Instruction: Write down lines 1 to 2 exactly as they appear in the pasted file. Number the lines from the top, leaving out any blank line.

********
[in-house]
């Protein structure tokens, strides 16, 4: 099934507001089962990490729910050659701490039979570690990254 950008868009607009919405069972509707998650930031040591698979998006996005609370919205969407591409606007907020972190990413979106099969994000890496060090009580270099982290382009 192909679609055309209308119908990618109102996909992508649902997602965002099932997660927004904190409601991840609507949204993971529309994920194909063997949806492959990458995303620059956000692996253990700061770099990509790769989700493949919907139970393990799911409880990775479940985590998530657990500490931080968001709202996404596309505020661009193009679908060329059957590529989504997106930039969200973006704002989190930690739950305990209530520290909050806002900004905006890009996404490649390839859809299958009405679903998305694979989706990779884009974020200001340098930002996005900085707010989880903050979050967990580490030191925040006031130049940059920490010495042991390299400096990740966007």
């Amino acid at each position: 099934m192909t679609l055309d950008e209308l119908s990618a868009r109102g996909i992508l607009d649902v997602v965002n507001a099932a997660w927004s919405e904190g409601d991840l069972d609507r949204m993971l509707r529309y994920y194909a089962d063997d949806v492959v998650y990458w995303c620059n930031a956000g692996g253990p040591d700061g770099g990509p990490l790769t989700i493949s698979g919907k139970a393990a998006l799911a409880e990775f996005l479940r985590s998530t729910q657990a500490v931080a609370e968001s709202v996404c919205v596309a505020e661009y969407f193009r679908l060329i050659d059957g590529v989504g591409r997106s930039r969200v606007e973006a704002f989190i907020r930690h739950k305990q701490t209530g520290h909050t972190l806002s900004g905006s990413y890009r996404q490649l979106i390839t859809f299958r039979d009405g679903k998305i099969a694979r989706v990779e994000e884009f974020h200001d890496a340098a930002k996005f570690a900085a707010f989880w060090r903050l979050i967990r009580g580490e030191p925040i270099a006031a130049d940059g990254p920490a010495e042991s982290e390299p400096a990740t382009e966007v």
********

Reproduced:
[in-house]
């Protein structure tokens, strides 16, 4: 099934507001089962990490729910050659701490039979570690990254 950008868009607009919405069972509707998650930031040591698979998006996005609370919205969407591409606007907020972190990413979106099969994000890496060090009580270099982290382009 192909679609055309209308119908990618109102996909992508649902997602965002099932997660927004904190409601991840609507949204993971529309994920194909063997949806492959990458995303620059956000692996253990700061770099990509790769989700493949919907139970393990799911409880990775479940985590998530657990500490931080968001709202996404596309505020661009193009679908060329059957590529989504997106930039969200973006704002989190930690739950305990209530520290909050806002900004905006890009996404490649390839859809299958009405679903998305694979989706990779884009974020200001340098930002996005900085707010989880903050979050967990580490030191925040006031130049940059920490010495042991390299400096990740966007």